When news emerged at the beginning of the year that Dundee United were sending Louis Appere, pictured, out on loan to junior side Broughty Athletic, one Twitter contributor was quick to posit that it was now all over for the young striker.
Not just in terms of his prospects at Tannadice, but as a professional footballer full stop. “Do any players that go out on loan to junior outfits make it as a pro?” the writer wondered.
To be fair, he or she had a point. It is unusual. The junior game, with its reputation for big, ugly centre-halves and, well, big, ugly centre-forwards, seems far removed from the senior set-up. Once in its grip, is there any way out? Can a young, skilful football hope to flourish in that environment? Well, Appere managed it. He shrugged off the doubters and focused on performing well in the East Region Super League, where he scored 22 goals in 20 games. “It showed him what men’s football is all about,” said manager Robbie Neilson. United have sent out another two young players, centre-half Michael McArthur and midfielder Alassan Jones, on loan to Broughty Athletic. Neilson is clearly convinced about the benefit.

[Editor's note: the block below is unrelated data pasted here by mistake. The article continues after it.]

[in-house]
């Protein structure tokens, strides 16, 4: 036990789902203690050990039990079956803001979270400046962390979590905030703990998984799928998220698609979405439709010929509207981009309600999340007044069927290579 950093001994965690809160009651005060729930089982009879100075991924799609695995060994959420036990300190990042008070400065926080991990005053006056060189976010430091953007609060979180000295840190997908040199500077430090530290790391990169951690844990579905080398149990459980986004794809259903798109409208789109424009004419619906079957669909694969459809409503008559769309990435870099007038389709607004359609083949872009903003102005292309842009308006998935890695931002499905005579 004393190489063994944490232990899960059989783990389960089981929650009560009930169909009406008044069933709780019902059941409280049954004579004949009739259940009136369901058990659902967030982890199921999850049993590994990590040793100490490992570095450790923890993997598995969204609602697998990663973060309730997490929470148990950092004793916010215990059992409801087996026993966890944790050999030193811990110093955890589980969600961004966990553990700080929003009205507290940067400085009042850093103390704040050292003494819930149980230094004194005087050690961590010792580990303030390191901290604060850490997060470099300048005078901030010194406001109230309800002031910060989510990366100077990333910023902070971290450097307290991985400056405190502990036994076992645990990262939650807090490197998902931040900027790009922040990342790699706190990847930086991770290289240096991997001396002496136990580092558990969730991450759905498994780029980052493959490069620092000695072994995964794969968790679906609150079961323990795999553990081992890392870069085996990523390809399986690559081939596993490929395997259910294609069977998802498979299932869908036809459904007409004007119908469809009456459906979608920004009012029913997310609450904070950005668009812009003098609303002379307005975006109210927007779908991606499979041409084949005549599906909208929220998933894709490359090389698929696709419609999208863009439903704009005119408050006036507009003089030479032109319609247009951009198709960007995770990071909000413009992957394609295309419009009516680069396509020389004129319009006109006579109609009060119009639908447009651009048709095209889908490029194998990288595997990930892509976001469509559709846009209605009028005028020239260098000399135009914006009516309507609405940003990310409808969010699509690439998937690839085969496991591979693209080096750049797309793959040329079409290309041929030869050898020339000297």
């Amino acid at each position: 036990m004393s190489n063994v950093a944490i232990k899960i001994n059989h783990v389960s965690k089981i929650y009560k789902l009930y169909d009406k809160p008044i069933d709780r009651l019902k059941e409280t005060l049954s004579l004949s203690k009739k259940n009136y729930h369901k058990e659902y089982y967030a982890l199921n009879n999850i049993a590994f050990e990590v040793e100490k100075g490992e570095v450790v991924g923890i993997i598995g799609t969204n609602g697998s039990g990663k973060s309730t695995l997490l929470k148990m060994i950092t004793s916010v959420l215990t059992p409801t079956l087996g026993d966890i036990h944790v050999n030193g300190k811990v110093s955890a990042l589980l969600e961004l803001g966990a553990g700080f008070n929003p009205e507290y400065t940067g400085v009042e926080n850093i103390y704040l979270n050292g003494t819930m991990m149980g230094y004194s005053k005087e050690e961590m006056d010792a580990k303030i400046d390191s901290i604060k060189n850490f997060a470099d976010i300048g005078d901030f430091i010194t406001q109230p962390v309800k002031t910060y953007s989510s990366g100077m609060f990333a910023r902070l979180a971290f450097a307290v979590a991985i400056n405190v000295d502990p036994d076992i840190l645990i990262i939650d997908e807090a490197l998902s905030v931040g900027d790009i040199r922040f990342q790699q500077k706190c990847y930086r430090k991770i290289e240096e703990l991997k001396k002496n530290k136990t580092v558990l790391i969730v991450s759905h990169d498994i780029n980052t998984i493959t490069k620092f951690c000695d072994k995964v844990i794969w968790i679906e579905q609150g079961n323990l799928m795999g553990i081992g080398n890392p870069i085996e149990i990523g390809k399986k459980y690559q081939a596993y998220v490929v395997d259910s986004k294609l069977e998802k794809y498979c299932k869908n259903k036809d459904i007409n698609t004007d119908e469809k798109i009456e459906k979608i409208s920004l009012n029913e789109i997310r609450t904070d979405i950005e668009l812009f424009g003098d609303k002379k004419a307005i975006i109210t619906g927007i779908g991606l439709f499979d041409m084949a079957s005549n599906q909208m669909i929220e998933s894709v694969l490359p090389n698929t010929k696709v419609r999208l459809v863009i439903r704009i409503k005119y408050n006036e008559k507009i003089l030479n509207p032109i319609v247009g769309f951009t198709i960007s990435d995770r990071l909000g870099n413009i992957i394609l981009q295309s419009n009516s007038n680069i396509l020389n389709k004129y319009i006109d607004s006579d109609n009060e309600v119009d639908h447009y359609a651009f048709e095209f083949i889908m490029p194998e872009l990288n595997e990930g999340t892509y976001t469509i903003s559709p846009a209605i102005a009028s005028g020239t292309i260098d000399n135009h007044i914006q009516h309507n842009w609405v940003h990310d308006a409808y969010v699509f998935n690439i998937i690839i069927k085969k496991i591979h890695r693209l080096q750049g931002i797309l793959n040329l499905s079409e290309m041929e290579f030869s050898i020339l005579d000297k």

It certainly takes some effort to leave people drooling about a performance on an afternoon when someone else scored four goals.
But for United fans, last week’s 4-1 win over Inverness was not just about Lawrence Shankland. Appere provided further notice of his coming of age after initially creating interest three years ago when he was invited for a trial at AS Roma having come to their attention via YouTube after starring for AM Soccer, the youth academy founded by Hearts assistant manager Austin MacPhee. It’s an unlikely route that proves it’s not all about pathways and performance schools.